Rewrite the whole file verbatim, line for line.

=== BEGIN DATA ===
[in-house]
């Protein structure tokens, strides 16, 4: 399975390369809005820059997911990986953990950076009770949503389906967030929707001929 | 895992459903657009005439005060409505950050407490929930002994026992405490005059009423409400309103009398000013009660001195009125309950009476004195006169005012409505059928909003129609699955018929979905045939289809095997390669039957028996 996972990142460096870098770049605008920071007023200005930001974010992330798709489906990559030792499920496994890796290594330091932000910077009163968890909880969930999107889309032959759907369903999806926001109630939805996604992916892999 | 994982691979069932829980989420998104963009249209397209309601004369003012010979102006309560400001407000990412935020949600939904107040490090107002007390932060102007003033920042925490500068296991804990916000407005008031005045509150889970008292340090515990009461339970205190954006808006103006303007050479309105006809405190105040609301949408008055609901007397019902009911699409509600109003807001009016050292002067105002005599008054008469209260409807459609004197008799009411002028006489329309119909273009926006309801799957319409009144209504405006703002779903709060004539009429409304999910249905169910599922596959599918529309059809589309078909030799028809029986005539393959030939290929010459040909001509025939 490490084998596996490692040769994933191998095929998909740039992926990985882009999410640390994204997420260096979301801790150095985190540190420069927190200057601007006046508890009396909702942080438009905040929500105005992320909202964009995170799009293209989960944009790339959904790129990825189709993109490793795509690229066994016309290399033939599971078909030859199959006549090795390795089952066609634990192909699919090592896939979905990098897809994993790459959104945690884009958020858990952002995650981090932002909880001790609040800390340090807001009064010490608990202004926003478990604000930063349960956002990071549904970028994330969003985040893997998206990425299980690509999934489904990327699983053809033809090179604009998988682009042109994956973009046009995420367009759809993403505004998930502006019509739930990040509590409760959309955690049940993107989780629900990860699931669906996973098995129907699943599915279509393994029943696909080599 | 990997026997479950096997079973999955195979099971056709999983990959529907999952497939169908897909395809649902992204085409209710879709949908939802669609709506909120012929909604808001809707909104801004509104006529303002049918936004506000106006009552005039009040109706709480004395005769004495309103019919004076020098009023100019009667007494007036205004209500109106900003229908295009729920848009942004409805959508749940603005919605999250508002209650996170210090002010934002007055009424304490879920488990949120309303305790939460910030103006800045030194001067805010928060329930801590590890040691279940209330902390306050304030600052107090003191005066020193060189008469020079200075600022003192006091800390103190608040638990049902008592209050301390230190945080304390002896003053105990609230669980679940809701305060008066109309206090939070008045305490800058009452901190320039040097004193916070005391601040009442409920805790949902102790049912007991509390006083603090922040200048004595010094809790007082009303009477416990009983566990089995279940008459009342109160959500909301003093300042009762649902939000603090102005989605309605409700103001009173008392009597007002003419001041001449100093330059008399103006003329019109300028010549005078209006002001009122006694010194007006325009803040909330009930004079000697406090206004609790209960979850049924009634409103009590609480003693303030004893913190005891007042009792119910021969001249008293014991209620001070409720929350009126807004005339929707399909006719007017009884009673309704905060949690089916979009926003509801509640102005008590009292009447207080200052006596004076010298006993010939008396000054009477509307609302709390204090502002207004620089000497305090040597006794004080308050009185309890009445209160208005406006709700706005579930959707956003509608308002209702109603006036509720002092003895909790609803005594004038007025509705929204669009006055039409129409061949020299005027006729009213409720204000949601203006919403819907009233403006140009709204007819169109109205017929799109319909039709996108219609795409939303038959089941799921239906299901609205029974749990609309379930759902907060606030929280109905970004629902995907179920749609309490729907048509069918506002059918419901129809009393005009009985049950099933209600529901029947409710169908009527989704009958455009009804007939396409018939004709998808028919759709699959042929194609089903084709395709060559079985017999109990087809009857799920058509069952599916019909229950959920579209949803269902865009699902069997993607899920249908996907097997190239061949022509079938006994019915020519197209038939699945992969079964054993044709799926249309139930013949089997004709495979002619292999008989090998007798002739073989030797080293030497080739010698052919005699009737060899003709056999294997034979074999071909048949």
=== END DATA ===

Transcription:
[in-house]
């Protein structure tokens, strides 16, 4: 399975390369809005820059997911990986953990950076009770949503389906967030929707001929 | 895992459903657009005439005060409505950050407490929930002994026992405490005059009423409400309103009398000013009660001195009125309950009476004195006169005012409505059928909003129609699955018929979905045939289809095997390669039957028996 996972990142460096870098770049605008920071007023200005930001974010992330798709489906990559030792499920496994890796290594330091932000910077009163968890909880969930999107889309032959759907369903999806926001109630939805996604992916892999 | 994982691979069932829980989420998104963009249209397209309601004369003012010979102006309560400001407000990412935020949600939904107040490090107002007390932060102007003033920042925490500068296991804990916000407005008031005045509150889970008292340090515990009461339970205190954006808006103006303007050479309105006809405190105040609301949408008055609901007397019902009911699409509600109003807001009016050292002067105002005599008054008469209260409807459609004197008799009411002028006489329309119909273009926006309801799957319409009144209504405006703002779903709060004539009429409304999910249905169910599922596959599918529309059809589309078909030799028809029986005539393959030939290929010459040909001509025939 490490084998596996490692040769994933191998095929998909740039992926990985882009999410640390994204997420260096979301801790150095985190540190420069927190200057601007006046508890009396909702942080438009905040929500105005992320909202964009995170799009293209989960944009790339959904790129990825189709993109490793795509690229066994016309290399033939599971078909030859199959006549090795390795089952066609634990192909699919090592896939979905990098897809994993790459959104945690884009958020858990952002995650981090932002909880001790609040800390340090807001009064010490608990202004926003478990604000930063349960956002990071549904970028994330969003985040893997998206990425299980690509999934489904990327699983053809033809090179604009998988682009042109994956973009046009995420367009759809993403505004998930502006019509739930990040509590409760959309955690049940993107989780629900990860699931669906996973098995129907699943599915279509393994029943696909080599 | 990997026997479950096997079973999955195979099971056709999983990959529907999952497939169908897909395809649902992204085409209710879709949908939802669609709506909120012929909604808001809707909104801004509104006529303002049918936004506000106006009552005039009040109706709480004395005769004495309103019919004076020098009023100019009667007494007036205004209500109106900003229908295009729920848009942004409805959508749940603005919605999250508002209650996170210090002010934002007055009424304490879920488990949120309303305790939460910030103006800045030194001067805010928060329930801590590890040691279940209330902390306050304030600052107090003191005066020193060189008469020079200075600022003192006091800390103190608040638990049902008592209050301390230190945080304390002896003053105990609230669980679940809701305060008066109309206090939070008045305490800058009452901190320039040097004193916070005391601040009442409920805790949902102790049912007991509390006083603090922040200048004595010094809790007082009303009477416990009983566990089995279940008459009342109160959500909301003093300042009762649902939000603090102005989605309605409700103001009173008392009597007002003419001041001449100093330059008399103006003329019109300028010549005078209006002001009122006694010194007006325009803040909330009930004079000697406090206004609790209960979850049924009634409103009590609480003693303030004893913190005891007042009792119910021969001249008293014991209620001070409720929350009126807004005339929707399909006719007017009884009673309704905060949690089916979009926003509801509640102005008590009292009447207080200052006596004076010298006993010939008396000054009477509307609302709390204090502002207004620089000497305090040597006794004080308050009185309890009445209160208005406006709700706005579930959707956003509608308002209702109603006036509720002092003895909790609803005594004038007025509705929204669009006055039409129409061949020299005027006729009213409720204000949601203006919403819907009233403006140009709204007819169109109205017929799109319909039709996108219609795409939303038959089941799921239906299901609205029974749990609309379930759902907060606030929280109905970004629902995907179920749609309490729907048509069918506002059918419901129809009393005009009985049950099933209600529901029947409710169908009527989704009958455009009804007939396409018939004709998808028919759709699959042929194609089903084709395709060559079985017999109990087809009857799920058509069952599916019909229950959920579209949803269902865009699902069997993607899920249908996907097997190239061949022509079938006994019915020519197209038939699945992969079964054993044709799926249309139930013949089997004709495979002619292999008989090998007798002739073989030797080293030497080739010698052919005699009737060899003709056999294997034979074999071909048949």